PHI 99 — The Philosophy of Art
Course Format: Live Online (About Formats)
Duration: 10 weeks
Date(s): Apr 1—Jun 3
Time: 7:00—8:50 pm (PT)
Refund Deadline: Apr 3
Instructor(s): Frederick M. Dolan
Art has always drawn the attention of philosophers. Plato questioned the value of art on moral and epistemological grounds. Aristotle rejected Plato’s theory and defended art on psychological grounds. Aquinas, Burke, and Kant argued about the nature of beauty and other aesthetic properties. Hume tried to explain the universality of critical judgments. Nietzsche and Dewey wanted to understand the relationship between art and life. Philosophers want to know what art is, what it reveals about the world and ourselves, and why it matters. In this course, we will study the major philosophical theories of art, including those centered on the concepts of representation, expression, form, aesthetic experience, and pragmatics. We will also explore such topics as artistic intention, critical judgment, interpretation, value, and the moral significance of art. We will begin by confronting the thorny question of whether art can or should be defined, taking into account avant-garde or “anti-aesthetic” approaches to the concept of art. To a great extent, we will approach the philosophy of art by discussing the canonical texts of the field. We will also consider the arguments of contemporary philosophers. In addition to texts and arguments, however, we will examine philosophical problems as they arise in works of art themselves.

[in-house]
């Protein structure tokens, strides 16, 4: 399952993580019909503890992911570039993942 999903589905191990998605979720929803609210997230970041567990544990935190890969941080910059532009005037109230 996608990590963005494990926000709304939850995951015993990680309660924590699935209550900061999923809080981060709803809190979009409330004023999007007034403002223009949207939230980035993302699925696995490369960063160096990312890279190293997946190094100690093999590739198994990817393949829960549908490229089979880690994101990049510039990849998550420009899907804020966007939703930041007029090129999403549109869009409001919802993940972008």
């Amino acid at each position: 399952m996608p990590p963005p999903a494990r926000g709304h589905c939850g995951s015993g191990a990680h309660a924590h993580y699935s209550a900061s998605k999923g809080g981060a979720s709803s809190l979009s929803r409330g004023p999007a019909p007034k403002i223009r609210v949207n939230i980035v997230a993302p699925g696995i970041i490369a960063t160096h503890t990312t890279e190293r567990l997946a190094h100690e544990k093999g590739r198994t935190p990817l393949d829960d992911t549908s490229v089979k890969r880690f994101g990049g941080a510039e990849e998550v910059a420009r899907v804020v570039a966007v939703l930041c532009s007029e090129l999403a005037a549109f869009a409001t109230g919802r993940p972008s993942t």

Frederick M. Dolan, Professor of Rhetoric, Emeritus, UC BerkeleyFrederick M. Dolan’s interests include political and moral philosophy, theories of interpretation, and aesthetics and the philosophy of art. He received a PhD from Princeton.
Textbooks for this course:
(Required) Cahn and Meskin, Aesthetics: A Comprehensive Anthology, 2nd Edition (ISBN ISBN-13: 978-1118948323)